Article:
• On one hand, I feel like progressing through a game at the pace/path intended is part of playing a game. Because a good game will generally introduce new mechanics (or in RPG examples, require you to level up) as you progress, you need to go from A to B to C and so on. I guess you could jump straight to E or F but you wouldn’t have any idea what you’re doing, you might not have the required gear or levels, etc. Sure, the game could give you those things, but it might leave you confused, just like if you flipped straight to the end of a book or last scene of a movie.

    Then again, I do sometimes feel bothered by the fact there are parts of games I never get to see because I don’t have the time or skill to progress. I think there have been a few games that let you skip – the “recent” Alone in the Dark for instance allowed you to skip to any point you liked (IIRC), though there was an achievement for not doing so – but even this might be tedious. I do think all games should have a casual difficulty that allow you to effectively stroll through the story with only a modicum of skill, but then there’s little incentive to play on harder difficulties. I imagine only a fraction of people truly relish playing difficult games for the challenge alone, meaning you’d have to give them bonuses in game – which is just another means of gating content.

    Yes, it bothers me that games I don’t finish contain content I will never see despite paying for it. In most games that’s on me for being lazy. In other games, it’s on me for being shit. But I also appreciate that games are a challenge to overcome and need to be enjoyed in a particular way that is different from most forms of entertainment. Games have challenges and puzzles and secrets, and the content unlocks progressively. There are certainly games that can enable access to all aspects from the outset, but not all games are suitable for this. Understanding this just goes with the hobby, I guess.

  • I fail to see how the Mountain Climbing genre, represented by the Everest game the author mentioned would be helped by having all the levels unlocked at the beginning. If he just teleported to the top, who would be there with him? Would everyone that was at base camp at the start of the game still be there? How would the game know who was lost along the way, or if your left foot should have frostbite or not?

    To be fair, the author of the article may have explained some of these problems in the body of the article, but I just read the headline then skimmed to the end, so that I could comment quickly. I’m too busy to read entire articles.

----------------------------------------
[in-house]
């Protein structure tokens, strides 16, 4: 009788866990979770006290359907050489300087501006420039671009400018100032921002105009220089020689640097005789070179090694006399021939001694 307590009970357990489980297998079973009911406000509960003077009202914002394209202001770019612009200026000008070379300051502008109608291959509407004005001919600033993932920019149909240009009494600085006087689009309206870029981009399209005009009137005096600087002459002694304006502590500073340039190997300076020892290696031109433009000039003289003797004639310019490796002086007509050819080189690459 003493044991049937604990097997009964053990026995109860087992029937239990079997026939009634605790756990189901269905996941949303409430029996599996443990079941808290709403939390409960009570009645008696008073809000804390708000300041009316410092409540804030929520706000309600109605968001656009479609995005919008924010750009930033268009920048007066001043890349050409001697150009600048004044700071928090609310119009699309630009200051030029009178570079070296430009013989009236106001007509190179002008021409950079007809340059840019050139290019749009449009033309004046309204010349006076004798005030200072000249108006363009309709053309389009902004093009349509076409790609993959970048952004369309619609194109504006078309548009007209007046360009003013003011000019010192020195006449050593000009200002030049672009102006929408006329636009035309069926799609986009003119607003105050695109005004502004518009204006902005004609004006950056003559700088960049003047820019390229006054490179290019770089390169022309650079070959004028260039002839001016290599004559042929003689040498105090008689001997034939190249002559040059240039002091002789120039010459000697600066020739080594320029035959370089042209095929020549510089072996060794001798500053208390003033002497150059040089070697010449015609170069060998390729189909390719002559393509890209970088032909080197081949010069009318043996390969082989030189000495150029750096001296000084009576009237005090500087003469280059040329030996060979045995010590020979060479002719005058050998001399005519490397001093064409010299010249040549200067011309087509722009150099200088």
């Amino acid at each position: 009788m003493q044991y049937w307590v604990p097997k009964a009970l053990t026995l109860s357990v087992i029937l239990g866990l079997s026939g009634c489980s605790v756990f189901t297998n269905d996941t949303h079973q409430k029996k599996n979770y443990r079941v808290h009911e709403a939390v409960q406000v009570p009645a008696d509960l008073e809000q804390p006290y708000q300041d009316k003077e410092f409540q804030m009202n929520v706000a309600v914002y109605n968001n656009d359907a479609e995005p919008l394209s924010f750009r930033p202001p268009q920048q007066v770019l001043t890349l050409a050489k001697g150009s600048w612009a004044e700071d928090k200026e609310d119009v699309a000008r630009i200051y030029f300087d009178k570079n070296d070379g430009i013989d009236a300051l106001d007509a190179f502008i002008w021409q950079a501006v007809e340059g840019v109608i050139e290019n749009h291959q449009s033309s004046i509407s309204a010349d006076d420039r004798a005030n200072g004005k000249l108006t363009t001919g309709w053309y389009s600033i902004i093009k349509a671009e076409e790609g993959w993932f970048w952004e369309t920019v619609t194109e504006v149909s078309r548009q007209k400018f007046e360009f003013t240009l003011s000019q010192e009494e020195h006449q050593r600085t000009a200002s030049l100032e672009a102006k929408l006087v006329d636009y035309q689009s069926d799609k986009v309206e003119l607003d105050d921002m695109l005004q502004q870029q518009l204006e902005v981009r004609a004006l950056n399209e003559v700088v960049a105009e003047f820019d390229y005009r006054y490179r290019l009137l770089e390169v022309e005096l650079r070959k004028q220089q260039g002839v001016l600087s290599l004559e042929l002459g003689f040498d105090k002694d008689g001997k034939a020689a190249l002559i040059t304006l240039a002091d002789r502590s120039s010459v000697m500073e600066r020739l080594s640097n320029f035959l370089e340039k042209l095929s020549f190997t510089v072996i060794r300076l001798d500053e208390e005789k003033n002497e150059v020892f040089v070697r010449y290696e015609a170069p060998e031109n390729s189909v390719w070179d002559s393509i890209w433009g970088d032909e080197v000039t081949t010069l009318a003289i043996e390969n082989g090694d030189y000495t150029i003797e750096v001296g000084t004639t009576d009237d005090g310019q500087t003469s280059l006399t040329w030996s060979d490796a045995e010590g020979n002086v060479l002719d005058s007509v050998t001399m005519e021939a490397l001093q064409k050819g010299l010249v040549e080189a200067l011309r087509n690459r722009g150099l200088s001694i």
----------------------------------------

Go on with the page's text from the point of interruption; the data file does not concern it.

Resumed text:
• Sounds like the author is one of those sick people who skip ahead in books because the current chapter is boring. Disgusting!

    Having a games levels unlocked and skippable is ridiculous if it takes you out of the narrative of the game, I play games for the enjoyment and challenge, not just to complete them so I can discuss the ending with people on forums.

    Imagine if Bioshock gave you the option to just skip everything and walk into Andrew Ryans office and end the game.

    • They could be one of those people that skip to the end of a book, don’t understand what’s going on and then asks the internet to explain what happened in the rest of the book for them.

      • This sounds more plausible.

        “Can’t get through this chapter. Will skip to ending.”
        “That’s how it ended? That book was stupid.”

      • They could be one of those people that skip to the end of a book, don’t understand what’s going on and then asks the internet to explain what happened in the rest of the book for them

        I remember reading a piece by… I think it was Stephen King… where he mentioned his dream of thwarting people who turned to the back of a book to see how it ends by releasing a book with the last chapter missing, and people would have to write in to the publisher with a detailed synopsis of events up to that point, after which the publisher would send them the final chapter. It was tongue in cheek, but it does stress the fact that the ability to skim forward through a book is more a limitation of the medium rather than a design choice.

        King did manage to get his way in the end, anyway – he did The Green Mile as a serialized novel, one part every 1-2 months. So those of us who read it as it went along weren’t able to skip forward even if we wanted to.

        • Not to mention the wait for the final ‘chapter’ of THE DARK TOWER… by the time you got to book 7 you really didn’t want to skip a page at all.

          • I suspect that was more because King himself didn’t know how it was going to end, though, rather than some desire to keep the ending hidden away from the reader 😛